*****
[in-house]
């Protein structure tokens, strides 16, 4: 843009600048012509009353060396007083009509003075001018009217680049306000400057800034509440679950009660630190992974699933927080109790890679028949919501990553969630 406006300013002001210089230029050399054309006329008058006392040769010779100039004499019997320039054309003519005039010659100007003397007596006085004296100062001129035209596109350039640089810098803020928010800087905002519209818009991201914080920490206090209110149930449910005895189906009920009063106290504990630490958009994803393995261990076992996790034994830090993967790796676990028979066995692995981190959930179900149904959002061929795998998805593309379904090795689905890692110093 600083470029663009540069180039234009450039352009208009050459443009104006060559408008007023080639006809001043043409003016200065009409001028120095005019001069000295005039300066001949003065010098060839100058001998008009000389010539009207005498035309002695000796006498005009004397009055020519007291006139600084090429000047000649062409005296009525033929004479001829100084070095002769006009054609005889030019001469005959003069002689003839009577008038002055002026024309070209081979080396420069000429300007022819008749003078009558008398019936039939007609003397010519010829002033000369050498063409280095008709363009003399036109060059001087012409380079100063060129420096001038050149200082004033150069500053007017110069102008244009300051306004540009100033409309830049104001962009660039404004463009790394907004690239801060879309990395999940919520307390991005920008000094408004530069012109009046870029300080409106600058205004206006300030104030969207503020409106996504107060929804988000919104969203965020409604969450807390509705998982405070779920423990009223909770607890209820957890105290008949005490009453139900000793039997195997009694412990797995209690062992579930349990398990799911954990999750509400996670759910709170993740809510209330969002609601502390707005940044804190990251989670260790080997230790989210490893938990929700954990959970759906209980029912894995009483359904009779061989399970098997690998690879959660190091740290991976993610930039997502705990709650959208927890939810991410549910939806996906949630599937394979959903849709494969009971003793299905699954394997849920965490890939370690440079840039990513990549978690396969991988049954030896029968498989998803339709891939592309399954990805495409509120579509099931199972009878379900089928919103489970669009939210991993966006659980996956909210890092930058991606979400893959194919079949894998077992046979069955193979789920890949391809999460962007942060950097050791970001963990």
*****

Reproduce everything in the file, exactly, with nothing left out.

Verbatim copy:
[in-house]
């Protein structure tokens, strides 16, 4: 843009600048012509009353060396007083009509003075001018009217680049306000400057800034509440679950009660630190992974699933927080109790890679028949919501990553969630 406006300013002001210089230029050399054309006329008058006392040769010779100039004499019997320039054309003519005039010659100007003397007596006085004296100062001129035209596109350039640089810098803020928010800087905002519209818009991201914080920490206090209110149930449910005895189906009920009063106290504990630490958009994803393995261990076992996790034994830090993967790796676990028979066995692995981190959930179900149904959002061929795998998805593309379904090795689905890692110093 600083470029663009540069180039234009450039352009208009050459443009104006060559408008007023080639006809001043043409003016200065009409001028120095005019001069000295005039300066001949003065010098060839100058001998008009000389010539009207005498035309002695000796006498005009004397009055020519007291006139600084090429000047000649062409005296009525033929004479001829100084070095002769006009054609005889030019001469005959003069002689003839009577008038002055002026024309070209081979080396420069000429300007022819008749003078009558008398019936039939007609003397010519010829002033000369050498063409280095008709363009003399036109060059001087012409380079100063060129420096001038050149200082004033150069500053007017110069102008244009300051306004540009100033409309830049104001962009660039404004463009790394907004690239801060879309990395999940919520307390991005920008000094408004530069012109009046870029300080409106600058205004206006300030104030969207503020409106996504107060929804988000919104969203965020409604969450807390509705998982405070779920423990009223909770607890209820957890105290008949005490009453139900000793039997195997009694412990797995209690062992579930349990398990799911954990999750509400996670759910709170993740809510209330969002609601502390707005940044804190990251989670260790080997230790989210490893938990929700954990959970759906209980029912894995009483359904009779061989399970098997690998690879959660190091740290991976993610930039997502705990709650959208927890939810991410549910939806996906949630599937394979959903849709494969009971003793299905699954394997849920965490890939370690440079840039990513990549978690396969991988049954030896029968498989998803339709891939592309399954990805495409509120579509099931199972009878379900089928919103489970669009939210991993966006659980996956909210890092930058991606979400893959194919079949894998077992046979069955193979789920890949391809999460962007942060950097050791970001963990």